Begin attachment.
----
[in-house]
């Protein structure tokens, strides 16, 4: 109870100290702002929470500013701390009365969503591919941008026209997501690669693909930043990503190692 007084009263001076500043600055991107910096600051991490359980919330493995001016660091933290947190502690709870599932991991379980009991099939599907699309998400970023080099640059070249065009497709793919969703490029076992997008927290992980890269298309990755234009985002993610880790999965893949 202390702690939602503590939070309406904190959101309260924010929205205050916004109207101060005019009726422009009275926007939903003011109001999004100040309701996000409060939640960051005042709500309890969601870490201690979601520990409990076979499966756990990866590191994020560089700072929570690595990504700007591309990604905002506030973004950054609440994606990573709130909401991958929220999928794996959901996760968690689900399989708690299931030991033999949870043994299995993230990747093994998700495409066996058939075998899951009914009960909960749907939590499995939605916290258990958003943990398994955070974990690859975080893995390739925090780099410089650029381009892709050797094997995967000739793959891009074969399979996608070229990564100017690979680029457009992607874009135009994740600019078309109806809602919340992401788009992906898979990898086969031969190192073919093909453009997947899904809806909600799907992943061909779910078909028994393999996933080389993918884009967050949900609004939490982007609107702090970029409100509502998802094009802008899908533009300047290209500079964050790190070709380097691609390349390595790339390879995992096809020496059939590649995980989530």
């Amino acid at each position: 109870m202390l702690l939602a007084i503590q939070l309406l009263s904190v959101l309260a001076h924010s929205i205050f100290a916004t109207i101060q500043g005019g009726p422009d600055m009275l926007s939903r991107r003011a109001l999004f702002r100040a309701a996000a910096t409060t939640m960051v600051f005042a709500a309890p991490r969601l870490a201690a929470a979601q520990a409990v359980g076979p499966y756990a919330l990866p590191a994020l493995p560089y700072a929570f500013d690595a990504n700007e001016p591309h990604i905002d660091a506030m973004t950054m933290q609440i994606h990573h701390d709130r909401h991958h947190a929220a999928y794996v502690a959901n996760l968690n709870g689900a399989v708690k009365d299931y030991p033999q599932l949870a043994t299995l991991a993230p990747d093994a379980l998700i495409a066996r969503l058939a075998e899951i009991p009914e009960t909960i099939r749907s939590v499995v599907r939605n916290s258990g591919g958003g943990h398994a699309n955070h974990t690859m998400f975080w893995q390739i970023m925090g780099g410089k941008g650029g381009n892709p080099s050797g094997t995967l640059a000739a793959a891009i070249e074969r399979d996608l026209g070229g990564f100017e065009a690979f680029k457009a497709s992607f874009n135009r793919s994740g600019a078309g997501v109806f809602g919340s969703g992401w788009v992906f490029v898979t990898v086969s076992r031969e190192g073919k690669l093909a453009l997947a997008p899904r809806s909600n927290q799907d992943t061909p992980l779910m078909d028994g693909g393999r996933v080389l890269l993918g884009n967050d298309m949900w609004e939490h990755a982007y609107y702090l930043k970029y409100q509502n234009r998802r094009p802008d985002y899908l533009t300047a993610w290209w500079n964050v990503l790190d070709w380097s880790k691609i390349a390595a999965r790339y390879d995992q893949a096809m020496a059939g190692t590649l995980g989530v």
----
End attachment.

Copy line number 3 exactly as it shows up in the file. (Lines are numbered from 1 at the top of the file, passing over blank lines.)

């Amino acid at each position: 109870m202390l702690l939602a007084i503590q939070l309406l009263s904190v959101l309260a001076h924010s929205i205050f100290a916004t109207i101060q500043g005019g009726p422009d600055m009275l926007s939903r991107r003011a109001l999004f702002r100040a309701a996000a910096t409060t939640m960051v600051f005042a709500a309890p991490r969601l870490a201690a929470a979601q520990a409990v359980g076979p499966y756990a919330l990866p590191a994020l493995p560089y700072a929570f500013d690595a990504n700007e001016p591309h990604i905002d660091a506030m973004t950054m933290q609440i994606h990573h701390d709130r909401h991958h947190a929220a999928y794996v502690a959901n996760l968690n709870g689900a399989v708690k009365d299931y030991p033999q599932l949870a043994t299995l991991a993230p990747d093994a379980l998700i495409a066996r969503l058939a075998e899951i009991p009914e009960t909960i099939r749907s939590v499995v599907r939605n916290s258990g591919g958003g943990h398994a699309n955070h974990t690859m998400f975080w893995q390739i970023m925090g780099g410089k941008g650029g381009n892709p080099s050797g094997t995967l640059a000739a793959a891009i070249e074969r399979d996608l026209g070229g990564f100017e065009a690979f680029k457009a497709s992607f874009n135009r793919s994740g600019a078309g997501v109806f809602g919340s969703g992401w788009v992906f490029v898979t990898v086969s076992r031969e190192g073919k690669l093909a453009l997947a997008p899904r809806s909600n927290q799907d992943t061909p992980l779910m078909d028994g693909g393999r996933v080389l890269l993918g884009n967050d298309m949900w609004e939490h990755a982007y609107y702090l930043k970029y409100q509502n234009r998802r094009p802008d985002y899908l533009t300047a993610w290209w500079n964050v990503l790190d070709w380097s880790k691609i390349a390595a999965r790339y390879d995992q893949a096809m020496a059939g190692t590649l995980g989530v």